If Your Retirement Plan Doesn't Include These 3 Things, Make a New One

Planning for retirement is complicated because there's so much guesswork involved. It's easy to get overwhelmed trying to estimate your life expectancy and basic living expenses, and this may cause you to overlook other key factors that impact how much money you'll need.

Here are three factors that should absolutely be included in your retirement plan. If your current plan doesn't account for them, you need to make some changes.

1. Inflation

The cost of living rises over time, so what is enough to cover your living expenses today won't cover them in 10 or even five years. If you haven't factored inflation into your retirement plan, you will almost certainly end up running short in your final years.

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Inflation, like most factors influencing your retirement, is impossible to predict with accuracy. The best we can do is look at historical data and make educated guesses about the future. The standard wisdom is to assume a 3% inflation rate per year.

So if your living expenses are $40,000 this year, plan for them to be $41,200 the next year, $42,436 the next year, and so on. However, this is just an estimate. If you want to be on the safe side, consider using a 4% annual inflation rate instead to add extra cushion. Many retirement calculators already factor in inflation or allow you to set an estimated inflation rate, so you don't have to do all of this math yourself for every year of your retirement.

2. Healthcare costs

A 65-year-old couple retiring in 2018 will need an estimated $285,000 to cover their healthcare expenses in retirement, according to Fidelity, and some sources figure even higher. HealthView Services estimates a 65-year-old couple retiring today could need as much as $363,000 to cover health expenses in retirement. These figures do not include certain expenses, like long-term care or dental work. If you require these services, expect your healthcare costs to climb even higher.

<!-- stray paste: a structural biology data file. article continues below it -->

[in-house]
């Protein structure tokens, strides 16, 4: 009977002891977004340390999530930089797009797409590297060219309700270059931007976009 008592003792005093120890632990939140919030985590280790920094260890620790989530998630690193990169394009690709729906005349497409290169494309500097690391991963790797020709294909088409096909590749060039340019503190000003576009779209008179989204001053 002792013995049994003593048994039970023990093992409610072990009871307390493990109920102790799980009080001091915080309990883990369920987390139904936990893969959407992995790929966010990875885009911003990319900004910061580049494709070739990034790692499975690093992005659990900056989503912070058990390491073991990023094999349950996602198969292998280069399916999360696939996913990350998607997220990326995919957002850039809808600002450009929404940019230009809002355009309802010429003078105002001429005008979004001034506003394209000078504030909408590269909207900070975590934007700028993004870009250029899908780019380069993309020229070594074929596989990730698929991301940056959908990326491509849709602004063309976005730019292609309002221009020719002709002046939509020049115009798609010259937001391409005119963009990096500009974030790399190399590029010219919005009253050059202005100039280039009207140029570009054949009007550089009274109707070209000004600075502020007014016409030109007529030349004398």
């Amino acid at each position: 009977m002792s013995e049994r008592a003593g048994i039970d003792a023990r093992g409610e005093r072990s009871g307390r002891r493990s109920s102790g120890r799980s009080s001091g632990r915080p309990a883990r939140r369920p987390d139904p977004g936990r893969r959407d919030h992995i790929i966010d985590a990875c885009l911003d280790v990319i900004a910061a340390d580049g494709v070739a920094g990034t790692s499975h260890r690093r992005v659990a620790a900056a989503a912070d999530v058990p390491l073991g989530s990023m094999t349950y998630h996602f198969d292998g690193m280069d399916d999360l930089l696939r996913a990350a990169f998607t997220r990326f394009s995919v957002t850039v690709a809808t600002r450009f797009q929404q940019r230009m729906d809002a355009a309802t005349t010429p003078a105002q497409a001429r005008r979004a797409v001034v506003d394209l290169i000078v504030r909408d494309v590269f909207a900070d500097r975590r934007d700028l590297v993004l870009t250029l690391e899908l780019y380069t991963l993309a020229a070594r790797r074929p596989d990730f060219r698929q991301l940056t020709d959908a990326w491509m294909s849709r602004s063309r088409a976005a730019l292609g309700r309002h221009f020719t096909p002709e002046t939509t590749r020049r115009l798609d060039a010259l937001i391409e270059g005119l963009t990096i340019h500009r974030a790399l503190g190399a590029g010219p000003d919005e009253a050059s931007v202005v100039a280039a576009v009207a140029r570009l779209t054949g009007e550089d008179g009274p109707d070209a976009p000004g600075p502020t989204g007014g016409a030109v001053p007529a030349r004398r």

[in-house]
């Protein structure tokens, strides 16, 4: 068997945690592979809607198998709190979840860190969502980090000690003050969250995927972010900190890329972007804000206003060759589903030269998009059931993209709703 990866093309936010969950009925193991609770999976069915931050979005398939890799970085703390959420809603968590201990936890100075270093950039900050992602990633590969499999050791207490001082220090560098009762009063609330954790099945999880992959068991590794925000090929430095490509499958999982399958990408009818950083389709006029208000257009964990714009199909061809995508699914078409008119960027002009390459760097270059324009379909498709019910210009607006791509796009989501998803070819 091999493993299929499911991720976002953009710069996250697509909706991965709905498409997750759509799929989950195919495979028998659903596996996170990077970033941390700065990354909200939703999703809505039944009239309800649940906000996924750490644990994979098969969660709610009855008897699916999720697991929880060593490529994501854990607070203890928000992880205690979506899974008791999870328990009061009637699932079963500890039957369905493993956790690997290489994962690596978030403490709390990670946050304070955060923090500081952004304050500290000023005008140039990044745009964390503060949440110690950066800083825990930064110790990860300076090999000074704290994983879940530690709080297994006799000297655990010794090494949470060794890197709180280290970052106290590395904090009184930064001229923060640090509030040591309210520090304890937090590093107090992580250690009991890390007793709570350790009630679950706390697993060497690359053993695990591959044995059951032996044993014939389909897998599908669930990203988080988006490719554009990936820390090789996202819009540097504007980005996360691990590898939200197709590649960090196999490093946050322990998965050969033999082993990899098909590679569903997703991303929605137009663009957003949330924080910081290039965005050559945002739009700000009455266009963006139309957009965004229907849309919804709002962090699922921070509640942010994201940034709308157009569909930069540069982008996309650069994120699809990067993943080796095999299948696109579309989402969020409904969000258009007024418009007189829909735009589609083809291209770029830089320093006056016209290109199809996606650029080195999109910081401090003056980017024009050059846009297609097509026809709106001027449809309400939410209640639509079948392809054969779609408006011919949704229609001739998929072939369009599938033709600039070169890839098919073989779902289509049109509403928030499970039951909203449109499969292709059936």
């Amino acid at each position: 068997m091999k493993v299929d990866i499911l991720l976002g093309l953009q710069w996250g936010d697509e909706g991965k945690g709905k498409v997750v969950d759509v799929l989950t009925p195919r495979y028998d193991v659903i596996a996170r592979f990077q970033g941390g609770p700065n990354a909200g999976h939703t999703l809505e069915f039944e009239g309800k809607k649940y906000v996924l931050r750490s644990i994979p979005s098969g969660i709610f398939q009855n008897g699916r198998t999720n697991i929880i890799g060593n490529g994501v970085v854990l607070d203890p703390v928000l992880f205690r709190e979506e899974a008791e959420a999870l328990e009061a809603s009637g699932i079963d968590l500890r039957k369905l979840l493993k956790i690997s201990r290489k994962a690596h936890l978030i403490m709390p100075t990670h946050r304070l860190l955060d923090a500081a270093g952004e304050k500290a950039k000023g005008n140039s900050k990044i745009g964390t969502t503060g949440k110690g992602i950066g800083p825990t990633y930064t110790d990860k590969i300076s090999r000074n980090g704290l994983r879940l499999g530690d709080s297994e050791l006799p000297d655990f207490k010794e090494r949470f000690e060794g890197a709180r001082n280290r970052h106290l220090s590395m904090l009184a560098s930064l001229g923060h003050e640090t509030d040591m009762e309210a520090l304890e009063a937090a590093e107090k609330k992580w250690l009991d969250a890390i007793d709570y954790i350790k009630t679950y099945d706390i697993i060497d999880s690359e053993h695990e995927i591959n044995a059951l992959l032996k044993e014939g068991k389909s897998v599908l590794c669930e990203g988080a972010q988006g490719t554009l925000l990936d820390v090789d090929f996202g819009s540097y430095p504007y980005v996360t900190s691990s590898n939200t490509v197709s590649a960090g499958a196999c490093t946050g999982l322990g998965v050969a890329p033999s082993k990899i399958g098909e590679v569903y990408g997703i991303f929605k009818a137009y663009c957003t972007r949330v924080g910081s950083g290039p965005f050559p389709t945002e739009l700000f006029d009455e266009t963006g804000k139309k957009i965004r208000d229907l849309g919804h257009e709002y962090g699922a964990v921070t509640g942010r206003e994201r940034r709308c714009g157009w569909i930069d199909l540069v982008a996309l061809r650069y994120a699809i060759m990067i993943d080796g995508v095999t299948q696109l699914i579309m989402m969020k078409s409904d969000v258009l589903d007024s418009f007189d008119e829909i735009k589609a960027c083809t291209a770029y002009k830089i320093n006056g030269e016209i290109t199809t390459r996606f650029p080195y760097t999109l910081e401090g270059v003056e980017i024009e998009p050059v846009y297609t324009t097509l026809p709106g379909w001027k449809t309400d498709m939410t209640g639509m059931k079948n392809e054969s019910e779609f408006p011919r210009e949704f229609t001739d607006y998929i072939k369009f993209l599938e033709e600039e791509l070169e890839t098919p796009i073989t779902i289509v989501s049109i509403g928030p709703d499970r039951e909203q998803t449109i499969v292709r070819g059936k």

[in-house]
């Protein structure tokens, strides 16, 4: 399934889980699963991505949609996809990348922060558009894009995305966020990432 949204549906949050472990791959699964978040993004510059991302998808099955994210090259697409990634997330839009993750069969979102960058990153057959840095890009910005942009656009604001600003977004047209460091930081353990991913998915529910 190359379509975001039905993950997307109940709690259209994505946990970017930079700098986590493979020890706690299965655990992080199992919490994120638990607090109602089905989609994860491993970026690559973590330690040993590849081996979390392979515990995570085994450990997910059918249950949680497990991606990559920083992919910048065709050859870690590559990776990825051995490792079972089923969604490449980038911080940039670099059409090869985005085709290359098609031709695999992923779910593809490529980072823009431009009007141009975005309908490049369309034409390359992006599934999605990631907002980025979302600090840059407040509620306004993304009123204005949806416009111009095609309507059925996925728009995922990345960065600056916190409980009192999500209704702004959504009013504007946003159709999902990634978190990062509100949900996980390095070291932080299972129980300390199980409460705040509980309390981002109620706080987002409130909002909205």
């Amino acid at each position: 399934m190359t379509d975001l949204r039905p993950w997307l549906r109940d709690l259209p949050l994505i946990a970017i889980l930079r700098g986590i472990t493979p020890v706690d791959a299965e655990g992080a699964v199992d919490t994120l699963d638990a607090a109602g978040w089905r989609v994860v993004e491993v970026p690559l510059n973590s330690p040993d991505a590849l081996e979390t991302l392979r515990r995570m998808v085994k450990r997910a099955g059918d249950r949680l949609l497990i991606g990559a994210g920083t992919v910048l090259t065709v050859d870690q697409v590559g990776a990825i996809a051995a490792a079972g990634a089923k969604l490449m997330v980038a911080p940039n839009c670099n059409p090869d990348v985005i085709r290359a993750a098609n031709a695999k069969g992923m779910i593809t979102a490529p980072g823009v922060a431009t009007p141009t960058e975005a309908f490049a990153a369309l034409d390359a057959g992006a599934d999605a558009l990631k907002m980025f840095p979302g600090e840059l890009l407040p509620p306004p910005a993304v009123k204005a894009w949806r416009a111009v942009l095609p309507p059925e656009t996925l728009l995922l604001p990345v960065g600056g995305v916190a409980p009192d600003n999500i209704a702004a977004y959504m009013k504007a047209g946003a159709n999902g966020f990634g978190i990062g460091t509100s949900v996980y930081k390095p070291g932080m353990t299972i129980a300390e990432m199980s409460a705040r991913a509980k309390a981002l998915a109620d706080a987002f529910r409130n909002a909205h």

Medicare will cover some of your health expenses in retirement, but there are still deductibles, premiums, and coinsurance that come out of your own pocket. Plus, there are things it doesn't cover at all, like dental work, long-term care, and hearing aids. You will have to find a way to cover these costs on your own or purchase supplemental insurance to fill in coverage gaps.

If you haven't planned for the cost of healthcare in retirement, now is the time. Consider increasing your retirement contributions to account for the extra money you will need to fund healthcare expenses. You could also open a health savings account (HSA) if your health insurance is a high-deductible health plan (HDHP). Contributions to these accounts reduce your taxable income this year, they never expire, and the money is tax-free when you use it for qualified health expenses. Those who believe they're at risk of needing long-term care should consider purchasing a long-term care insurance policy as well. And of course, you should prioritize your health at every age to reduce your healthcare expenses.

3. Taxes

Unless you have all of your retirement savings in Roth accounts, you will owe some taxes in retirement. If you haven't planned to pay taxes on your retirement income, you could drain your retirement savings faster than you expected. But you can't know how income tax brackets will change or exactly how much you will need to cover your living expenses each year.

The good news is that many retirees spend less money in retirement and some end up in a lower income tax bracket than when they were working since they no longer receive a salary. In retirement, you choose how much money to withdraw from your savings each year to live on, which gives you some control over which tax bracket you fall under. Usually, a retiree's living expenses decrease compared to their younger days when they were paying bills, raising kids, and saving for their futures all at the same time.

You can estimate your taxes in retirement by calculating your predicted taxable income in retirement and looking at the current tax brackets, but keep in mind that these could change. If you're concerned about coming up short, you may want to set aside more than you think you need just to be safe. Working with a fee-only financial planner is another option if you're intimidated by the tax aspect of retirement planning.

You don't want to reach retirement and find out that you haven't saved enough to cover your living expenses. If your current retirement plan doesn't account for inflation, healthcare, or taxes, set aside some time to make a new plan that does include them. When you reach retirement, you'll be grateful you did.

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